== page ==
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Grand Prismatic SpringMiddelgrunden Offshore Wind Farm

Heart in Voh

This image available for Sponsorship, is of the Heart in Voh, New Caledonia (French Overseas Territory) Longtitude / Latitude: (2056S, 16439E).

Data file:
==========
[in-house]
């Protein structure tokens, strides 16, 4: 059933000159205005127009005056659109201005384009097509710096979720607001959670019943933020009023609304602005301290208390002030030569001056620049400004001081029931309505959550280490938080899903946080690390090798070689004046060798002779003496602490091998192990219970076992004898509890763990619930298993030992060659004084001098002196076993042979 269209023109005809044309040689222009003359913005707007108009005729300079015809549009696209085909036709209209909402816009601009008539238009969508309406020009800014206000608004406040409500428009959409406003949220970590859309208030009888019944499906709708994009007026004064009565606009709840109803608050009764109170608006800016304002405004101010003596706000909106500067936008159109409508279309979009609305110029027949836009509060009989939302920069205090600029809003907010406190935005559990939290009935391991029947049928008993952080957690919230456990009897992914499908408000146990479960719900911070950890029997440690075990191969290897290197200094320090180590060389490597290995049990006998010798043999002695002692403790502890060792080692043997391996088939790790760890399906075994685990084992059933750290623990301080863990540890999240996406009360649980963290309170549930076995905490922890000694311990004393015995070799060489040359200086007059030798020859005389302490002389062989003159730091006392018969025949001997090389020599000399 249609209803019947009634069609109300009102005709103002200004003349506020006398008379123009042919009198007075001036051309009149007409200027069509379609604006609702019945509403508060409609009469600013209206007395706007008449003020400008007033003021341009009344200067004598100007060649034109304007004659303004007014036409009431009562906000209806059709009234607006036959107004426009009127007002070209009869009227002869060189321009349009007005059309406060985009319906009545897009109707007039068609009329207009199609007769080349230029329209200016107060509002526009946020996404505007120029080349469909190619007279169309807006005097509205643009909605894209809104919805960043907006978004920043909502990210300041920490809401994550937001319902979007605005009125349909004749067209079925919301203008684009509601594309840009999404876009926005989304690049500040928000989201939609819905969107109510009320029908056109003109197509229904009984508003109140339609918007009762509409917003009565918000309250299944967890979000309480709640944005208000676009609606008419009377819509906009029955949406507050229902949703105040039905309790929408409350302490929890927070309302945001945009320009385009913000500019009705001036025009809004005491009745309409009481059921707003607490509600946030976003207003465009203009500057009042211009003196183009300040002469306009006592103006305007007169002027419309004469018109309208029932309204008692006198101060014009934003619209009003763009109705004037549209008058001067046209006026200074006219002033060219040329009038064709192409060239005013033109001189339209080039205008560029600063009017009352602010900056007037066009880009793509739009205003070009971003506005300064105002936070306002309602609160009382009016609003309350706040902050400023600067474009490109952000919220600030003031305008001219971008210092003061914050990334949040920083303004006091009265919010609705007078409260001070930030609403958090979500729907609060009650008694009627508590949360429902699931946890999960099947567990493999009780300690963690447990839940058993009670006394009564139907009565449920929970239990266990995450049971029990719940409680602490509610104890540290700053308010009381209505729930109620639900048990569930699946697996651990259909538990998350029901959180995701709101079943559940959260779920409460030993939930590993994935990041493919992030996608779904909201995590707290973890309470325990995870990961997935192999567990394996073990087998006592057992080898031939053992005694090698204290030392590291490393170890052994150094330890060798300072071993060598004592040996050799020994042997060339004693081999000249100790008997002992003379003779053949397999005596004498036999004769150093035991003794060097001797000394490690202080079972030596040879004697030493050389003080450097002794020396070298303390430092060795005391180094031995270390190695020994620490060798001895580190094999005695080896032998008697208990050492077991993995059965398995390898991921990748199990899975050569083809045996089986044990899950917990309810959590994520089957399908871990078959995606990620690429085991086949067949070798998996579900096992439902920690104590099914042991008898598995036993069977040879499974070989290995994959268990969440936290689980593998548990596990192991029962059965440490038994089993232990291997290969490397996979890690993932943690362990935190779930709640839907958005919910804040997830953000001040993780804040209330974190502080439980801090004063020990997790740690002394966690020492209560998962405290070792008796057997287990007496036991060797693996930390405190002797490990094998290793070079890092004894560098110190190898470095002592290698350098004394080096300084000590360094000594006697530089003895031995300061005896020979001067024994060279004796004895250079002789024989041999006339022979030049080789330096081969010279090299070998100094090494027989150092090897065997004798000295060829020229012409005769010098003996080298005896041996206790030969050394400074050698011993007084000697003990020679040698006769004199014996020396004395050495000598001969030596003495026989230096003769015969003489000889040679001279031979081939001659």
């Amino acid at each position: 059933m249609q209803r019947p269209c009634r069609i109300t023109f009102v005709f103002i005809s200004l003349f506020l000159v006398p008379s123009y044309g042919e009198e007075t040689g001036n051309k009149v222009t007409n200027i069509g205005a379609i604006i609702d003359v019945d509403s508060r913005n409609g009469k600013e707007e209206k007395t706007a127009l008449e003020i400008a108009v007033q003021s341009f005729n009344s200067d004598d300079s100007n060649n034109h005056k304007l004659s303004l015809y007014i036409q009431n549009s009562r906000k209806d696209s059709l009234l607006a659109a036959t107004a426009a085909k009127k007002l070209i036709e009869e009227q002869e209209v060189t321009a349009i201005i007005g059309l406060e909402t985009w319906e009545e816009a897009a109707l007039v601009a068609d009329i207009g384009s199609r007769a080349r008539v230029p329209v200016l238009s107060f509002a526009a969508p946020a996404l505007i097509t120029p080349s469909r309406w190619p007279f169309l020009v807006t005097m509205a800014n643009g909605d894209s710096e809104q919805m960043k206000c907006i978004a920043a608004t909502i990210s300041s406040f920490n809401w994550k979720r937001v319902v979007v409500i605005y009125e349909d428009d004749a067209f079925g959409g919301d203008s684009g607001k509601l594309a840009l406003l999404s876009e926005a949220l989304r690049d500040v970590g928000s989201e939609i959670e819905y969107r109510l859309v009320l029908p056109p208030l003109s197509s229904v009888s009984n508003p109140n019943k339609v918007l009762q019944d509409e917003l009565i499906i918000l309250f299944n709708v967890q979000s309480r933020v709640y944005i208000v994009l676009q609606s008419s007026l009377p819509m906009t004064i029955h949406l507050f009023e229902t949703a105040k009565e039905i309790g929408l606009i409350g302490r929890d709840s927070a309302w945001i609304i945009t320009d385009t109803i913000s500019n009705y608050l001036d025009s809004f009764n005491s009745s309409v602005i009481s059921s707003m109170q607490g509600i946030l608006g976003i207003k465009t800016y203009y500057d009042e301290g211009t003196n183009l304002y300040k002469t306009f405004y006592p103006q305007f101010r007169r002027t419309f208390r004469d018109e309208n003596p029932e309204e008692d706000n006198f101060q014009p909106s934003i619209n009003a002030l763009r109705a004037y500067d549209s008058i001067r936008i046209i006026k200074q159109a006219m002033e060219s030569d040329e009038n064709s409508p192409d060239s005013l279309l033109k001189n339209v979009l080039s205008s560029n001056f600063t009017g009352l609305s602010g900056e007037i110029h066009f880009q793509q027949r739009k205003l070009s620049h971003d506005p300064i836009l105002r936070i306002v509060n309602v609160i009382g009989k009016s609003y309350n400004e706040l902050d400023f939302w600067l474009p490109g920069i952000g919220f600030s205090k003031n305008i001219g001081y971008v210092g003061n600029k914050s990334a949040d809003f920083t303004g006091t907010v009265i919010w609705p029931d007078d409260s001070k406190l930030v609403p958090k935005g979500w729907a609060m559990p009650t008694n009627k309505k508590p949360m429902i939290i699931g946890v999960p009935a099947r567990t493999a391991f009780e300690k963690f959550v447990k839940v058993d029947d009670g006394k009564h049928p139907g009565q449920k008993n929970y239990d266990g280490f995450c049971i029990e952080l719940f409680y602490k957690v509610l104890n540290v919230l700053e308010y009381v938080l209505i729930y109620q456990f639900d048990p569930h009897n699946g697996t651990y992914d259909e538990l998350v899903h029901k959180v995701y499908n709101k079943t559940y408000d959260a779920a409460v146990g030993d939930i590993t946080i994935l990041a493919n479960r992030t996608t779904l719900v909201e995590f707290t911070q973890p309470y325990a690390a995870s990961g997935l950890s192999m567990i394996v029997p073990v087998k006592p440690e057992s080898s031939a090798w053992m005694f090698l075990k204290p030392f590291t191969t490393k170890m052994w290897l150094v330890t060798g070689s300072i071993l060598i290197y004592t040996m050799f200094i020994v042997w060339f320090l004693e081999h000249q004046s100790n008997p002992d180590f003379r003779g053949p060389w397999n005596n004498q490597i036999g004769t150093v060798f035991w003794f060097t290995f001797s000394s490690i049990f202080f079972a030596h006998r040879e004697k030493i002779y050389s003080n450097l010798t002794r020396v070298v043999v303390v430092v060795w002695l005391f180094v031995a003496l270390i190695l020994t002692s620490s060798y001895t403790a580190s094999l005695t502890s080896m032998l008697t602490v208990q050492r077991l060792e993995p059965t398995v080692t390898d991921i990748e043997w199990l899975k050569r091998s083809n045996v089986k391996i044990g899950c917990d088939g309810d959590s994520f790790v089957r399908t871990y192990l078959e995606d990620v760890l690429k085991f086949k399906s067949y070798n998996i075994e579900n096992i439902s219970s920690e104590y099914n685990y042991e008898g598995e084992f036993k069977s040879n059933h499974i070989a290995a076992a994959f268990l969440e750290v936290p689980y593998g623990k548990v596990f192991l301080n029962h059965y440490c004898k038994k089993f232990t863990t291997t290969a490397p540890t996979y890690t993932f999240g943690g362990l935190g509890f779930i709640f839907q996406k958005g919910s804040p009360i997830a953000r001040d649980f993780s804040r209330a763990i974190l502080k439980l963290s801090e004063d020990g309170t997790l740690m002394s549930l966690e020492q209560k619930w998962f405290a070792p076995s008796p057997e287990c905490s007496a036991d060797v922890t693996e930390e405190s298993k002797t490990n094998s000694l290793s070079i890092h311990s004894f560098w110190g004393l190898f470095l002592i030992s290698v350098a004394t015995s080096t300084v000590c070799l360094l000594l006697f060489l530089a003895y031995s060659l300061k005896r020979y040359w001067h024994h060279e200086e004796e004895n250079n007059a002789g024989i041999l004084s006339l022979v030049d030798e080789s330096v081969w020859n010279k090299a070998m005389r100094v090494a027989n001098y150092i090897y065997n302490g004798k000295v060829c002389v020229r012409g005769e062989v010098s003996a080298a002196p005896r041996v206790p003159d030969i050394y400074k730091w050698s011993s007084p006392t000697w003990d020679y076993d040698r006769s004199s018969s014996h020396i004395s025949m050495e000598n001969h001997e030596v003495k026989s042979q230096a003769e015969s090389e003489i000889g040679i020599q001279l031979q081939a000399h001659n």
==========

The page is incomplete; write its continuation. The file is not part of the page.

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A mangrove swamp is an amphibious tree formation common to muddy tropical coastlines with fluctuating tides. It consists of various halophytes (plants that can develop in a saline environment) and a predominance of mangroves. These swamps are found on four continents, covering a total area of 65,000 square miles (170,000 km2), or nearly 25 percent of the world’s coastal areas. This represents only half of the original range, because these fragile swamps have been continually reduced by the overexploitation of resources, agricultural and urban expansion, and pollution. The mangrove remains, however, as indispensable to sea fauna and to the equilibrium of the shoreline as it is to the local economy. New Caledonia, a group of Pacific islands covering 7,000 square miles (18,575 km2), has 80 square miles (200 km2) of a fairly low (25 to 33 feet, or 8 to 10 m) but very dense mangrove swamp, primarily on the west coast of the largest island, Grande Terre. At certain spots in the interior interior that are not reached by seawater except at high tides, vegetation gives way to bare, over salted stretches called “tannes,” such as this one near the city of Voh, where nature has carved this clearing in the form of a heart.




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